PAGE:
Thursday, March 25, 1999 Published at 13:04 GMT
Tax free: Rupert Murdoch's zero status
As the end of the financial year beckons, your eyes may wander to how much tax you have paid over the last 12 months. How nice it would be not to have to pay quite so much, you may conclude.
The former New York property developer Leona Helmsley once famously opined that only little people pay taxes. Unfortuntely for her, a judge took issue and sentenced Ms Helmsley to four years' imprisonment for $1.2m tax evasion.
A report in this week's Economist newspaper offers an intruiging update. It states that in the four years to 30 June last year, Mr Murdoch's News Corporation and its subsidiaries paid only A$325m (£128m) in corporate taxes worldwide. That translates as 6% of the A$5.4bn consolidated pre-tax profits for the same period.
By comparison another multi-national media empire, Disney, paid 31%.
The corporate tax rates for the three main countries in which News Corp operates - Australia, the United States and the UK - are 36%, 35% and 30% respectively.
The Newscorp Investments stable includes newspapers such as The Times and The Sun as well as a 40% share in the satellite broadcaster BSkyB. Had it paid the full 30% rate on its 1998 profit of £309m, it would have netted the Exchequer £92m. (Enough to buy thousands of school textbooks, something that the Murdoch press is currently encouraging parents to do by way of collecting newspaper tokens.)
But while just about any company worth its stock valuation will seek to trim its annual tax bill, Mr Murdoch's die-hard loyalty to the tax loophole has drawn wide criticism.
Complexity puts off investors
It's impossible to know exactly how News Corp achieves such tax "efficiency". Despite being a quoted company, and therefore having to file accounts for public inspection, its financial make-up is a baffling web of inter-relationships between subsidiaries spread across the world.
Such opaqueness is thought to deter potential investors and therefore goes someway to explaining the downside of minimising tax payments.
However, analysts suggest Mr Murdoch's team broadly employ three strategies:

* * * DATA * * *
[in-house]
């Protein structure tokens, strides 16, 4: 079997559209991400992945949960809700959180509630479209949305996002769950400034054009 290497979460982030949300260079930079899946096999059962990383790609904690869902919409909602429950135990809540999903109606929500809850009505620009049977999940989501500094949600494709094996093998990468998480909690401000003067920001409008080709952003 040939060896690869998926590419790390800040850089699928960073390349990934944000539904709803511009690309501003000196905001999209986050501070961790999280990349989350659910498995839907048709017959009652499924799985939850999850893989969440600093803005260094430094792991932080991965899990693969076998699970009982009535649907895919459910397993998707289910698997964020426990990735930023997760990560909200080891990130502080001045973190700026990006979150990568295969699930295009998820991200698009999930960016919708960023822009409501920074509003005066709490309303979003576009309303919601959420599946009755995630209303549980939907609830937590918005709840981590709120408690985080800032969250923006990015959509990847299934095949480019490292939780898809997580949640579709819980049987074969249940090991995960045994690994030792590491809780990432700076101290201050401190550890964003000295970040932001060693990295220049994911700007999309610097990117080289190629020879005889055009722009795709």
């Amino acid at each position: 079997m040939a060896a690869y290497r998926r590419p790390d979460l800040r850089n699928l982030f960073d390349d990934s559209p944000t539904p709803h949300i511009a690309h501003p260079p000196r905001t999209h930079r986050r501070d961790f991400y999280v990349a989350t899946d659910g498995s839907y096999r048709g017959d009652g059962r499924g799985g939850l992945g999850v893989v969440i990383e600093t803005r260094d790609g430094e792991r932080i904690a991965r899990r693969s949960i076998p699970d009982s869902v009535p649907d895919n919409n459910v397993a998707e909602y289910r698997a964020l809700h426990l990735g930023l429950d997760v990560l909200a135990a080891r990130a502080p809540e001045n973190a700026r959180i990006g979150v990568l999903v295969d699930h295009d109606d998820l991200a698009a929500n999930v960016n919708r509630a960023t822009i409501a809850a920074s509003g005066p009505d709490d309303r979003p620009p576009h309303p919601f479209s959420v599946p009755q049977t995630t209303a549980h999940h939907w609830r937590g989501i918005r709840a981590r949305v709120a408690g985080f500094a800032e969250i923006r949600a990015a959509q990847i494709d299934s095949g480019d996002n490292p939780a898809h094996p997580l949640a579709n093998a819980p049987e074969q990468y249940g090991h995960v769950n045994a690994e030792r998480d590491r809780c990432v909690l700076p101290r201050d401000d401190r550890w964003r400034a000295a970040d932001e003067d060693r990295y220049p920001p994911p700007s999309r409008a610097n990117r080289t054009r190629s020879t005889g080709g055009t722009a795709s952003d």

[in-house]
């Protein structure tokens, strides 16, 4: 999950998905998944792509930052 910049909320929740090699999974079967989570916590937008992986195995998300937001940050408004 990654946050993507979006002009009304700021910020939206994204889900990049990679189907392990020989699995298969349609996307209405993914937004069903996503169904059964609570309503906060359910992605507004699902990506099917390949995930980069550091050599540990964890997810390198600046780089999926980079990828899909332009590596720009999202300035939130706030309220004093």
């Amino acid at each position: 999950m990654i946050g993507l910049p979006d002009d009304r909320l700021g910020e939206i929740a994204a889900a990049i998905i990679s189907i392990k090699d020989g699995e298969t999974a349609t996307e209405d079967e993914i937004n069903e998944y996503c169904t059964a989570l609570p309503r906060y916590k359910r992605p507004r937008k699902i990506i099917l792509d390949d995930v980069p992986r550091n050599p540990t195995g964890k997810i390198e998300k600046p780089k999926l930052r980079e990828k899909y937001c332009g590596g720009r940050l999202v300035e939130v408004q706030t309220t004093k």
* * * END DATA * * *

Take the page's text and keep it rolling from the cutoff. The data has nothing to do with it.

The first principle, which effectively allows companies to off-set profits against previous losses, is well established, says Iain Stewart, a partner with the accountancy firm KPMG.
This effectively involves getting the holding company to lend money to the newly-formed, loss-making company.
About 60 News Corp subsidiaries are incorporated in tax havens such as the Cayman Islands, Bermuda and the British Virgin Islands.
No- or low-tax havens are a tried and tested method of minimising contributions to the public coffers. Havens such as the Isle of Man and Jersey simply require companies not trading there to make an annual one-off corporation tax payment.
Hong Kong, now a part of China, where Mr Murdoch is conducting an increasing amount of business, has a corporation tax rate which, at 17%, is more than half that of the US.
News Corp's status as a truly multinational company enables it to make the most of varying accounting standards around the world. Australia, for example, where the company is incorporated, has some of the most relaxed accounting principles in the developed world.
Although tax avoidance, as practised by News Corp, is well within the law, the general public struggles to sympathise. But Mr Stewart calls for a wider understanding, saying tax avoidance is merely a counter to "tax nothings" - instances, such as creating employment, which go unrewarded by the taxman, despite helping the Exchequer.
And the higher the rates, the more likely they are to be avoided, he says.
"When the UK used to have 52% corporation tax, companies did so much in avoidance they used to end up paying 10%. Now it's 30% and companies in general pay 30%."
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